This post has been updated.
On Tuesday, Harvard University told its students to vacate the campus by Sunday and not return from spring break amid the coronavirus outbreak in the U.S.
Starting March 23, Harvard will be transitioning to “virtual instruction” for both graduates and undergraduates, the university’s president Lawrence Bacow said in a statement.
“For the business school, it’s shifting to all online classes after the end of this week,” a graduate student told Yahoo Finance. “Technically there’s a spring break, but there’s a strong discouragement against international travel.”
The student, who is graduating this semester, added that his graduation ceremony is also not looking likely, as the university is discouraging gatherings of groups with more than 25 people.
“It’s all very confusing,” he added.
And while other schools are also pivoting to online instruction, Harvard is taking the aggressive step of asking its undergraduate students to move out of dorms “no later than March 15 at 5 p.m.” (Other schools followed suit.)
Harvard College students will be required to move out of their dorms no later than March 15 at 5 p.m.
— The Harvard Crimson (@thecrimson) March 10, 2020
Some students expressed their frustration online at being asked to vacate so suddenly.
like...I CAN'T go home to Jamaica, especially on such short notice. the visa I'm using to work after I graduate necessitates that I stay in the US until I get the authorization document in July. where do I and the other students doing post-completion OPT go?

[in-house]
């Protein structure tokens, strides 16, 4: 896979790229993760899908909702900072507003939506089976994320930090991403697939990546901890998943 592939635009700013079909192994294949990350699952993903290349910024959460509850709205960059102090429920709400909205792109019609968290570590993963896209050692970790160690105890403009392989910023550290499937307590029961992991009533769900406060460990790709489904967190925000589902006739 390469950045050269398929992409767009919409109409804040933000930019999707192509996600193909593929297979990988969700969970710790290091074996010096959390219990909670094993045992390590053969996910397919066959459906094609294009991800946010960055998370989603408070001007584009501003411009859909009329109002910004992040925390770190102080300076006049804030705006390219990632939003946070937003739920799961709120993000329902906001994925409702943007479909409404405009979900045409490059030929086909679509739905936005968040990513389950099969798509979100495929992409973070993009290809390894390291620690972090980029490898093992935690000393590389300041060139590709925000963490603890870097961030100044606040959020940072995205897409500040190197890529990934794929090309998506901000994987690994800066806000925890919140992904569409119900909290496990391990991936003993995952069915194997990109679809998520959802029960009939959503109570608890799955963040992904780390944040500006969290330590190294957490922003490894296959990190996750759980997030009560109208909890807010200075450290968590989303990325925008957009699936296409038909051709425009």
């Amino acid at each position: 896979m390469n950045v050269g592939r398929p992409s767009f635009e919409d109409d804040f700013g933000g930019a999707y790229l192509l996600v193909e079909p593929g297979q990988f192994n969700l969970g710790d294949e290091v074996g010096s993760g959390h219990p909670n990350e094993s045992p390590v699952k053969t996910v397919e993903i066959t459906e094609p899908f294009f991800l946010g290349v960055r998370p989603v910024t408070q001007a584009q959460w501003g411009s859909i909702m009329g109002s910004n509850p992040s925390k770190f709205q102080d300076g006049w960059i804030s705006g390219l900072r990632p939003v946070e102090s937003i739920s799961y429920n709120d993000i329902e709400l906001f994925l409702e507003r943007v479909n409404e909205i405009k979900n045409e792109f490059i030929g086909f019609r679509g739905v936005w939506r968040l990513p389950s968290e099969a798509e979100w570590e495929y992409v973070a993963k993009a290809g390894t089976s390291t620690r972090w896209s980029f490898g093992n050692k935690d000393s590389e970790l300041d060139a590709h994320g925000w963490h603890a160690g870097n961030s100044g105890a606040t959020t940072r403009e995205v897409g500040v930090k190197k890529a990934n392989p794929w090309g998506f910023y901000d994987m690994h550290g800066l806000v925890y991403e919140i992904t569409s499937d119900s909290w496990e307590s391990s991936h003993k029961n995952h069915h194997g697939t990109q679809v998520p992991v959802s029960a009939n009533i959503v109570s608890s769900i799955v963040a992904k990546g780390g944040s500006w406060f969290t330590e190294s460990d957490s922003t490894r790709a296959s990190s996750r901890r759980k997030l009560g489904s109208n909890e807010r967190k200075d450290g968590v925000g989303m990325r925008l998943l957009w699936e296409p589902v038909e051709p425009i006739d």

— hakeem (@hakeemangulu) March 10, 2020
Others were seen to be a little more upbeat, taking the news in stride.
Scenes like this all over the Harvard campus today, where students were told this morning they need to move out by 5 p.m. Sunday as the university shuts down over #coronavirus fears. Students tell me they agree with the decision, but for these seniors, it’s still hard. pic.twitter.com/jwvKkxtvb8
— Lisa Kashinsky (@lisakashinsky) March 10, 2020
In the past, despite snow storms and hurricanes, the university had been very reluctant to cancel classes. In 1977, a former dean once said that “Harvard University will close only for an act of God, such as the end of the world.”
The school currently has no confirmed cases of the virus and has a spring break coming up as per schedule next week.
— David Bienick (@BienickWCVB) March 10, 2020
For students caught off guard by this announcement, Harvard has also put up a frequently asked questions list, which addressed some financial issues that they may be dealing with.
But most of the answers revolved around “still working on the details” and asked students to “be patient” while the financial aid office figures it out.
In the meantime, the university’s graduate students’ union has also raised a number of concerns regarding the closure, including whether the university was going to give them paid sick leave and whether international students were going to be able to maintain their visa status if the college pivoted online, among others.
“While our members and workers across campus adapt to rapidly changing working conditions, it is the responsibility of the university to minimize financial uncertainty for these individuals and to ensure that everyone can follow appropriate public health measures,” they stated.
Aarthi is a writer for Yahoo Finance. She can be reached at email@example.com. Follow her on Twitter @aarthiswami.